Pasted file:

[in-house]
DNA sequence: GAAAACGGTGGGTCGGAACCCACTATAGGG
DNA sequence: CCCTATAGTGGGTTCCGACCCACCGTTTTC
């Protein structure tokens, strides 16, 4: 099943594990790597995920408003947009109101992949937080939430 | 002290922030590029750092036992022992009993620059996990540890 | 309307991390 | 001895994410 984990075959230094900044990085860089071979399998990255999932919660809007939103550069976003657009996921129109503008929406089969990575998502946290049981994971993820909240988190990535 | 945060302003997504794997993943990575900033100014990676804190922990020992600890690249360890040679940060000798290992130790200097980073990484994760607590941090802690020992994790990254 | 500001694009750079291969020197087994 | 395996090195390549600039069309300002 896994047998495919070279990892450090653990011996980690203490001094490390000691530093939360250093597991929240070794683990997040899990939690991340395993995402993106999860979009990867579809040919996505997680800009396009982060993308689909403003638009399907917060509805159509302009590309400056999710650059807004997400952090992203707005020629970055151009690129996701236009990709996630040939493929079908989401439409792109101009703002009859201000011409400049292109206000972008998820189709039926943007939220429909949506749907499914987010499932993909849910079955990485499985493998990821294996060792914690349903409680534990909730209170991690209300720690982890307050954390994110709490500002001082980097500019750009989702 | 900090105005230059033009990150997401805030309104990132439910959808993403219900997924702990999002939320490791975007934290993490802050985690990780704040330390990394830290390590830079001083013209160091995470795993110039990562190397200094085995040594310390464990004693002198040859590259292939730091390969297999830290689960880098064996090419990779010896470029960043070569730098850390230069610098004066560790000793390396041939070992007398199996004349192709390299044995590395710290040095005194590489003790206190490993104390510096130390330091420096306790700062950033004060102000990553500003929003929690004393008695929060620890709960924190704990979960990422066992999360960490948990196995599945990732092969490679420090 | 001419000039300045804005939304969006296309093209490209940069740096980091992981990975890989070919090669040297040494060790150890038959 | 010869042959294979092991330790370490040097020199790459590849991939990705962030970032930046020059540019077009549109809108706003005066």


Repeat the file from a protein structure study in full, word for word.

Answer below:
[in-house]
DNA sequence: GAAAACGGTGGGTCGGAACCCACTATAGGG
DNA sequence: CCCTATAGTGGGTTCCGACCCACCGTTTTC
């Protein structure tokens, strides 16, 4: 099943594990790597995920408003947009109101992949937080939430 | 002290922030590029750092036992022992009993620059996990540890 | 309307991390 | 001895994410 984990075959230094900044990085860089071979399998990255999932919660809007939103550069976003657009996921129109503008929406089969990575998502946290049981994971993820909240988190990535 | 945060302003997504794997993943990575900033100014990676804190922990020992600890690249360890040679940060000798290992130790200097980073990484994760607590941090802690020992994790990254 | 500001694009750079291969020197087994 | 395996090195390549600039069309300002 896994047998495919070279990892450090653990011996980690203490001094490390000691530093939360250093597991929240070794683990997040899990939690991340395993995402993106999860979009990867579809040919996505997680800009396009982060993308689909403003638009399907917060509805159509302009590309400056999710650059807004997400952090992203707005020629970055151009690129996701236009990709996630040939493929079908989401439409792109101009703002009859201000011409400049292109206000972008998820189709039926943007939220429909949506749907499914987010499932993909849910079955990485499985493998990821294996060792914690349903409680534990909730209170991690209300720690982890307050954390994110709490500002001082980097500019750009989702 | 900090105005230059033009990150997401805030309104990132439910959808993403219900997924702990999002939320490791975007934290993490802050985690990780704040330390990394830290390590830079001083013209160091995470795993110039990562190397200094085995040594310390464990004693002198040859590259292939730091390969297999830290689960880098064996090419990779010896470029960043070569730098850390230069610098004066560790000793390396041939070992007398199996004349192709390299044995590395710290040095005194590489003790206190490993104390510096130390330091420096306790700062950033004060102000990553500003929003929690004393008695929060620890709960924190704990979960990422066992999360960490948990196995599945990732092969490679420090 | 001419000039300045804005939304969006296309093209490209940069740096980091992981990975890989070919090669040297040494060790150890038959 | 010869042959294979092991330790370490040097020199790459590849991939990705962030970032930046020059540019077009549109809108706003005066």